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Consumers fail to grasp the difference between independent and restricted

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Research commissioned by the FCA suggests there is almost no understanding among consumers about what is meant by independent and restricted advice.

As part of its thematic review into RDR implementation, the FCA asked NMG Consulting to investigate how well consumers understood the information provided in advisers’ disclosure documents.

NMG interviewed 78 consumers about the documents of eight adviser firms. It found consumers missing critical points about the scope of an adviser’s service, with few attempting to “decode” what restricted means.

The research says: “There is almost no understanding of the difference between independent and restricted advice. Most people believe all advisers, with the exception of those employed by the banks, are independent.

“Restricted is understood to equate to the pre-RDR concept of tied to a single provider, and there is no understanding of the continuum of advice options that exist between a restricted arrangement and independent financial advice.”

One respondent told NMG independent firms find the best product in the market, whereas restricted firms sell their own products. Another thought a restricted firm was independent as it provides details of the range of companies it works with as opposed to a sales agent for a particular brand.

The FCA says: “The research highlights the need for firms to make it clear to their clients whether they are restricted and how they are restricted, to avoid prolonging the assumption these firms are independent.”

Sovereign IFA director Mark Hibbitt says: “In all the consumer press, the recommendation is to go and see an IFA. The confusion about not understanding independent and restricted advice is absolutely down to the regulator.”

What consumers really think about disclosure 

“What does holistic advice mean? I thought holistic was to do with candles.”

“You always get suspicious when the type is small.”

“The payment is at the end – that is the real cracker. What do they make out of it? Have they got any gain in selling us this – it’s always hidden somewhere.”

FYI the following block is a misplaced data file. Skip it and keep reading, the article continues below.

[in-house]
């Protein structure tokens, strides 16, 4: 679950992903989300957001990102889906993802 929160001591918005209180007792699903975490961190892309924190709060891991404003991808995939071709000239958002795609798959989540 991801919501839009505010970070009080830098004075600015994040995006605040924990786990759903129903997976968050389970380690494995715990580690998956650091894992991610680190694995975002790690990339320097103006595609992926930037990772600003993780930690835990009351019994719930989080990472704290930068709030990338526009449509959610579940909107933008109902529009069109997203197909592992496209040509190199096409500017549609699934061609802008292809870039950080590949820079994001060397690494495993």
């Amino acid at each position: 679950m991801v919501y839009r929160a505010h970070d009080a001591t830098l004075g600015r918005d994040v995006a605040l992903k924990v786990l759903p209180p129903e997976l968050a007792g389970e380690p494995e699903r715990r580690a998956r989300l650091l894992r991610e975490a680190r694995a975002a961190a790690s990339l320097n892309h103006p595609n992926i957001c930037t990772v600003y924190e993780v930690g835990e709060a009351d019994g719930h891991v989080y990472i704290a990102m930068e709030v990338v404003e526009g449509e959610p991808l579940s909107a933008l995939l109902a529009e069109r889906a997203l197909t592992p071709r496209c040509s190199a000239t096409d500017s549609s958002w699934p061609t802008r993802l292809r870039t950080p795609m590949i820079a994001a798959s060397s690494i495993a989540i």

“I think because they can’t call it commission, it’s going to be dressed up as a fee. I would be thinking they are getting a commission out of whatever the product is.”

“I wasn’t going to share this, but I actually fell asleep while reading it.”

Quotes taken from NMG Consulting consumer research

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  1. If the FSA wasn’t so intent on perpetually buggering about with the definitions of adviser status, there wouldn’t be the confusion that currently prevails.

    Collegues to whom I’ve spoken who’ve switched to restricted status tell me that it’s not made the slightest difference to their business or to their client relationships. Just as was the case when they were IFA’s (under the old definition) they advise on various things on a WoM basis but on other things not at all. No one can specialise in everything. Unless, of course, they’re a superman or a very large firm with specialists in various areas.

    All that’s changed is that these smaller firms now have to call themselves restricted instead of independent but, in practice, nothing of any practical benefit or value has been achieved

    It all started with depolarisation which, according to David Severn, at the time working for the FSA and just spouting its oficial line, was because polarisation had passed its sell-by date. From that point on, it all descended into the muddle we have now.

    And STILL the FSA can’t stop tinkering and meddling with it and criticising intermediaries for not getting properly with the programme.

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